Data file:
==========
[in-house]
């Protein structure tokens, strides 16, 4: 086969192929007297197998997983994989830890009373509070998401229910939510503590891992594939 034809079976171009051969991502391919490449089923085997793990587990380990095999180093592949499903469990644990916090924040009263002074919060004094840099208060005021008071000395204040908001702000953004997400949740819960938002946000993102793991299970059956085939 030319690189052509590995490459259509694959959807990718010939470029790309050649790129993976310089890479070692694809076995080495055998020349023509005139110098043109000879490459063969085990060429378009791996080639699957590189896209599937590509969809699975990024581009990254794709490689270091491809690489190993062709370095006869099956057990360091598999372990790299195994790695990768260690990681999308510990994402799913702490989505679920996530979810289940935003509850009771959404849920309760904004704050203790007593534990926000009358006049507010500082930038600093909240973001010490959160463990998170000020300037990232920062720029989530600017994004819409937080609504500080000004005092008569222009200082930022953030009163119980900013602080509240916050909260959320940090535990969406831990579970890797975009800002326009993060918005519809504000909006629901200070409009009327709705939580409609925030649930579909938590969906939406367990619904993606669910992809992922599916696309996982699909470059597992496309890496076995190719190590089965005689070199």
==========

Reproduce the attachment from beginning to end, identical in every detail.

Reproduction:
[in-house]
């Protein structure tokens, strides 16, 4: 086969192929007297197998997983994989830890009373509070998401229910939510503590891992594939 034809079976171009051969991502391919490449089923085997793990587990380990095999180093592949499903469990644990916090924040009263002074919060004094840099208060005021008071000395204040908001702000953004997400949740819960938002946000993102793991299970059956085939 030319690189052509590995490459259509694959959807990718010939470029790309050649790129993976310089890479070692694809076995080495055998020349023509005139110098043109000879490459063969085990060429378009791996080639699957590189896209599937590509969809699975990024581009990254794709490689270091491809690489190993062709370095006869099956057990360091598999372990790299195994790695990768260690990681999308510990994402799913702490989505679920996530979810289940935003509850009771959404849920309760904004704050203790007593534990926000009358006049507010500082930038600093909240973001010490959160463990998170000020300037990232920062720029989530600017994004819409937080609504500080000004005092008569222009200082930022953030009163119980900013602080509240916050909260959320940090535990969406831990579970890797975009800002326009993060918005519809504000909006629901200070409009009327709705939580409609925030649930579909938590969906939406367990619904993606669910992809992922599916696309996982699909470059597992496309890496076995190719190590089965005689070199």